Objective: We investigated an association between adiponectin and long-term survival in patients requiring an arterial bypass operation for peripheral arterial disease. Methods: An enzyme-linked immunosorbent assay kit was used to measure plasma adiponectin levels in 49 patients (38 men, 11 women) before they underwent an arterial bypass operation. Median patient age was 70 years (range, 49-90 years). The study excluded patients with hemodialysis requirement, heart failure, malignant neoplasm, or collagen disease. The symptoms at the first visit were severe intermittent claudication in 27 patients (55%) and critical limb ischemia with rest pain or ulcer, or both, in 22 (45%). Results: Plasma adiponectin levels were a mean 7.8 ± 5.3 μg/mL (range, 1.0-25.2 μg/mL). Multiple regression analyses revealed that plasma adiponectin was positively correlated with age (r = 0.49, P = .0003) and negatively correlated with body mass index (r = -0.51, P = .0002) and systolic blood pressure (r = -0.41, P = .0059). The Cox proportional hazards model revealed that plasma adiponectin (hazard ratio, 1.30; P = .03) and critical limb ischemia (hazard ratio, 16.67; P = .047) were significant independent predictors of patient survival after a bypass operation. Conclusion: Plasma adiponectin could be indicative of mortality after a bypass operation for patients with advanced peripheral arterial disease.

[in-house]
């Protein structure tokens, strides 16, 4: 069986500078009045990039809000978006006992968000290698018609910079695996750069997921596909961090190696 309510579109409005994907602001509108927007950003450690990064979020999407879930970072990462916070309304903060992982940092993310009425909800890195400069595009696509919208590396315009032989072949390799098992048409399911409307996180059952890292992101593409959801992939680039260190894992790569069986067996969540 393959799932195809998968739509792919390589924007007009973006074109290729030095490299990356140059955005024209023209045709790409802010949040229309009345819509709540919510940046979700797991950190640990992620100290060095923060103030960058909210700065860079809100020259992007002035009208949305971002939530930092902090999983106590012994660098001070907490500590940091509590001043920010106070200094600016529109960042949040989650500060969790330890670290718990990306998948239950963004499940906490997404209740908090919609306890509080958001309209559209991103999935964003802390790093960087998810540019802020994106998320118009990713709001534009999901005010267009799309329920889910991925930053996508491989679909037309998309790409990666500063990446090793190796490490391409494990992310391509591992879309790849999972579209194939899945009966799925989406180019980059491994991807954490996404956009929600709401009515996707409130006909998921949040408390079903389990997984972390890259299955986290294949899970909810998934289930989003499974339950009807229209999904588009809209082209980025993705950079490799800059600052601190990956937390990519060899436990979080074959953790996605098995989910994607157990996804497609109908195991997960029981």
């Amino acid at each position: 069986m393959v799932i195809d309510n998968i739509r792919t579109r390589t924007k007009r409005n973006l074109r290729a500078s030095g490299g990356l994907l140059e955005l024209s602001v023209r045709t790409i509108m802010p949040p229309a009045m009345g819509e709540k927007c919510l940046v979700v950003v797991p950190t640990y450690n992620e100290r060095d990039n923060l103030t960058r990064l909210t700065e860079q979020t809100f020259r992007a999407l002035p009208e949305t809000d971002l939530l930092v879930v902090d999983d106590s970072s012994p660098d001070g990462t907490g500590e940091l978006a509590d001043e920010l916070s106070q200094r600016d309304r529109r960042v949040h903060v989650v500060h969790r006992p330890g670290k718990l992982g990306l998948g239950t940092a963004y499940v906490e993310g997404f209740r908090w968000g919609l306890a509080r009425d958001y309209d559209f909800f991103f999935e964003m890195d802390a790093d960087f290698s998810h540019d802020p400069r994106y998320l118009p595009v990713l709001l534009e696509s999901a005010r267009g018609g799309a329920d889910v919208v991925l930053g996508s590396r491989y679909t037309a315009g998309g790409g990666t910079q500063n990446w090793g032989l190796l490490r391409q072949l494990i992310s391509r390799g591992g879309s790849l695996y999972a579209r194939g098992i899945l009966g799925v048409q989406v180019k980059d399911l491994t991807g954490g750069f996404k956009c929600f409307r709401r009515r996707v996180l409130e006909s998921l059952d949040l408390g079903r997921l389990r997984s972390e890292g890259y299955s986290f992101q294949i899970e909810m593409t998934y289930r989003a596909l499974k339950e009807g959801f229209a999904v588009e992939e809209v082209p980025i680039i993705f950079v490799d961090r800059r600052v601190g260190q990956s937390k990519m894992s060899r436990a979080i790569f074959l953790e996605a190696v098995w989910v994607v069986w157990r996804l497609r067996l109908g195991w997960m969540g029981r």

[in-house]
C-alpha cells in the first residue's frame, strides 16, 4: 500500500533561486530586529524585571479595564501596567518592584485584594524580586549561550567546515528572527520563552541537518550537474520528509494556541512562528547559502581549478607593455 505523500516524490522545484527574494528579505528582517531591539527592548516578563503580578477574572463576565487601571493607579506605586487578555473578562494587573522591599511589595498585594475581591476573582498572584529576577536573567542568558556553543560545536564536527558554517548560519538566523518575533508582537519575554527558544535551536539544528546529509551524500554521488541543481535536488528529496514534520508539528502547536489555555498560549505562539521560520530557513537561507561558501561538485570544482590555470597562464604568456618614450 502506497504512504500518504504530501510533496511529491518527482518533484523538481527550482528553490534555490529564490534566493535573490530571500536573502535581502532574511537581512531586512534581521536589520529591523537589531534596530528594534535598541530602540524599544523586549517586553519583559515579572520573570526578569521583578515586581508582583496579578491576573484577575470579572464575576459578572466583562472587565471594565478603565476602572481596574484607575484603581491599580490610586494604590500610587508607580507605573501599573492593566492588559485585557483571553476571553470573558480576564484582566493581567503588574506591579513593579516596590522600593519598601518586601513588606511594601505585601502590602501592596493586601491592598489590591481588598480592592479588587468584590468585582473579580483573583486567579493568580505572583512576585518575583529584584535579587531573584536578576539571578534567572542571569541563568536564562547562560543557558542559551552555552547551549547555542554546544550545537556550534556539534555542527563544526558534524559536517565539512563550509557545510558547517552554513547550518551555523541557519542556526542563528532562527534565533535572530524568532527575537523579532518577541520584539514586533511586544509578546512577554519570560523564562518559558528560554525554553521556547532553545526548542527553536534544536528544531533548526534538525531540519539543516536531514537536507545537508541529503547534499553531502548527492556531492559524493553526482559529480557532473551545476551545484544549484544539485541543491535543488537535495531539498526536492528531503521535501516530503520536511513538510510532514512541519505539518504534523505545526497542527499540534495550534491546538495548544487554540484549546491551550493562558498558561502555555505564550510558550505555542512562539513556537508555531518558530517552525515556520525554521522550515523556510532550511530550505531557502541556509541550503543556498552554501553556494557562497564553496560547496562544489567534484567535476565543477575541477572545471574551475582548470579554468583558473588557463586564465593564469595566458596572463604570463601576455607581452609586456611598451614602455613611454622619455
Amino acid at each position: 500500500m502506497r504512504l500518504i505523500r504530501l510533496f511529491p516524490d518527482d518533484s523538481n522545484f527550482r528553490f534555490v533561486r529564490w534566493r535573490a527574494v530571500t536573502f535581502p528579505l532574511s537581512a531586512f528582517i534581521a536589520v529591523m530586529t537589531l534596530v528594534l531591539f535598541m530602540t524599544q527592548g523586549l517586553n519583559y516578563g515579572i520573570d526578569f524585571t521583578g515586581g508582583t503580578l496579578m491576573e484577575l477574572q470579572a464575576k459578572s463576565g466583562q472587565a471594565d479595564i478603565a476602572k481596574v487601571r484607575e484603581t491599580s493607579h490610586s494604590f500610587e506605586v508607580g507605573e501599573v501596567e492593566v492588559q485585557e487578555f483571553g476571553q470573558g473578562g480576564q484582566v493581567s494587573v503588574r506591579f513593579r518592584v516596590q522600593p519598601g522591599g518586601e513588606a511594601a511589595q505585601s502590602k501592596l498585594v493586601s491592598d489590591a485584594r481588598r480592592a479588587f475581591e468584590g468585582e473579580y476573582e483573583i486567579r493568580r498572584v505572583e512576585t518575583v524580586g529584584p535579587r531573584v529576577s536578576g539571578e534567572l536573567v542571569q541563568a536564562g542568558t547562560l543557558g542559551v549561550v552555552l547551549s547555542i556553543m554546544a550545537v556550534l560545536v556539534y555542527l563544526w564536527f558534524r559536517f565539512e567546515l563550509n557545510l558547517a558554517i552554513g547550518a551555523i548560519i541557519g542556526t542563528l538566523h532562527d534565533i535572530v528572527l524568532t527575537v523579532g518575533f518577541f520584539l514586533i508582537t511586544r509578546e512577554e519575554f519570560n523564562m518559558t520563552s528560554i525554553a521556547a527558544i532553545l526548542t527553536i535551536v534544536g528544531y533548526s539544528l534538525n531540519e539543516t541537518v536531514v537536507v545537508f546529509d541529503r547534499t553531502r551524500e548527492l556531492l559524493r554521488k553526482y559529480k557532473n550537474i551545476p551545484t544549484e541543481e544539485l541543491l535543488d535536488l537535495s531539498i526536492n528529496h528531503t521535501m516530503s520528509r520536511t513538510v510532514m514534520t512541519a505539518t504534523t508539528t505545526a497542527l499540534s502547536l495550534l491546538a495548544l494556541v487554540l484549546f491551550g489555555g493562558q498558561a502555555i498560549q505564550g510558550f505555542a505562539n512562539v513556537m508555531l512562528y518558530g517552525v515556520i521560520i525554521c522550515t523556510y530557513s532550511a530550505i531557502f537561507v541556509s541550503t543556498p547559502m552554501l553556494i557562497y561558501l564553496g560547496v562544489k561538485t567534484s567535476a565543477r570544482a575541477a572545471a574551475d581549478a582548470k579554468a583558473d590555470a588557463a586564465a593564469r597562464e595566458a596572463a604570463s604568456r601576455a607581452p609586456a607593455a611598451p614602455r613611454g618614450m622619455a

ASJC Scopus subject areas
- Cardiology and Cardiovascular Medicine